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Grambling State School of Nursing to host forum January 31 for prospective healthcare professionals

It’s a profession that has always been important and in demand. Nursing has become even more crucial and needed than ever before in recent years and Grambling State University (GSU) can provide the education and experience needed to become part of that demand. Those interested in the field have an opportunity to learn more about Grambling State’s School of Nursing during a forum to be held both in-person and virtually at 11 a.m. Tuesday, Jan. 31 live from the Bettye Smith Nursing building auditorium on GSU’s campus.

“There has always been a shortage of nurses — it’s hard to imagine there ever being enough,” said Dr. Meg Brown, associate dean for the School of Nursing at GSU. “I’ve been in the profession a long time and there has always been a need for more nurses. There are so many paths a nursing degree can take a graduate at the baccalaureate level. And one of the best things about nursing is [that] it’s a profession that will never go away. Sometimes you see a profession kind of fade away as times change. That’s never going to happen in nursing. That need is always going to be there.”

During the forum, those interested in potentially becoming part of GSU’s School of Nursing will be able to take part in a question-and-answer session while also learning about curriculum requirements and TEAS (Test of Essential Academic Skills) test dates and application deadlines.

Those unable to attend the forum in-person at GSU’s Nursing Auditorium can get the Zoom link by emailing brownmar@gram.edu.


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Louisiana Tech Softball Alumni Weekend set for April 14-16; RSVP’s requested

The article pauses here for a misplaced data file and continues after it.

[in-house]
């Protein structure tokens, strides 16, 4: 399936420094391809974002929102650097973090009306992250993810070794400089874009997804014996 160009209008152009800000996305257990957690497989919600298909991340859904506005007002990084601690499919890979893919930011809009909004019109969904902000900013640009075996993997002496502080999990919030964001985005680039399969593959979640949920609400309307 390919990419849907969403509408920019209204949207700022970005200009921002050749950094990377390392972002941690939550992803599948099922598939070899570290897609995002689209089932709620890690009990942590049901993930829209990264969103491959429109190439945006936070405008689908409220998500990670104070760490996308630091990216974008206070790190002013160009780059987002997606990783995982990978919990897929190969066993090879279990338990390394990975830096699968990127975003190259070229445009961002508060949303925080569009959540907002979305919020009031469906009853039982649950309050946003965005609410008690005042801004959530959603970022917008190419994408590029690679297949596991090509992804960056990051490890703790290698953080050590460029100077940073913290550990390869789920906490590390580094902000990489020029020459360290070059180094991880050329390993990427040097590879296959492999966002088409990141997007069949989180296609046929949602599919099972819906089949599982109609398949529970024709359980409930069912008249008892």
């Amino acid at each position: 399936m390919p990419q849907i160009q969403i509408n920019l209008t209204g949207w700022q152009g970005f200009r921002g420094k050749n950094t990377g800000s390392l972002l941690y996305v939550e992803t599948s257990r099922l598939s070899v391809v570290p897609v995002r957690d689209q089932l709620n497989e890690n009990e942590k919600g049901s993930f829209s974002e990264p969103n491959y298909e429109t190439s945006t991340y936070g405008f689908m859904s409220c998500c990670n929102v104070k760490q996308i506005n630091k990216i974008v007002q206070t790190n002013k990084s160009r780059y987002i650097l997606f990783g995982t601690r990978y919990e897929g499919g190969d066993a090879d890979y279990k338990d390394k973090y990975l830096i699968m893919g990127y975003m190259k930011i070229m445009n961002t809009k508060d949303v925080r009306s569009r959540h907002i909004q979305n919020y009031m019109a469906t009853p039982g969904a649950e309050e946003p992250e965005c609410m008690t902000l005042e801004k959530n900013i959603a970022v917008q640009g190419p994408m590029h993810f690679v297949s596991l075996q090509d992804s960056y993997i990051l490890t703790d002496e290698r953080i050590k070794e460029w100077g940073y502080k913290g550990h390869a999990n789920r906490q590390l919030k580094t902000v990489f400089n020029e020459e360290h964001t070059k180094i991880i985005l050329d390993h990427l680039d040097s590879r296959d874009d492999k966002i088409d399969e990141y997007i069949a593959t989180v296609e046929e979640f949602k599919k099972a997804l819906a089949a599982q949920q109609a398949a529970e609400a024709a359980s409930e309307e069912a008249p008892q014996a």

More than 50 alumni returned in 2022 for Lady Techster Softball Alumni Weekend at Dr. Billy Bundrick Field. (photo by Darrell James)

Courtesy of LA Tech Athletics Communications

All former Louisiana Tech softball players, managers and coaches and their families are invited back for Alumni Weekend set for April 14-16 at Dr. Billy Bundrick Field.

The Lady Techsters will host UTSA in a three-game Conference USA series with games set for Friday (6 p.m.), Saturday (2 p.m.) and Sunday (1 p.m.).

“Our alumni weekend is special,” said Tech head coach Josh Taylor.  “The support we receive from our alumni is second to none, and I couldn’t be more excited to welcome back all of the amazing women that have represented Louisiana Tech softball in such a manner that makes everyone proud. This weekend is the epitome of what the LA Tech Family is all about.”

A number of events are scheduled surrounding the game on that Saturday.

Following the contest on Saturday, all former Lady Techster softball players, managers and coaches who are in attendance will be recognized on the field. Following introductions of all alumni as well as current Lady Techster players and coaches, a “team photo” will be taken on the field.

All alumni and their families will then be allowed to tour the Origin Bank Soccer and Softball Complex including locker room, team meeting room, players’ lounge, coaches’ offices, sports medicine and the indoor hitting facility.

An Alumni Cookout (RSVPs are required per the online signup form) will be held as parents of current team will volunteer their time to cook for the current team and alums and their families.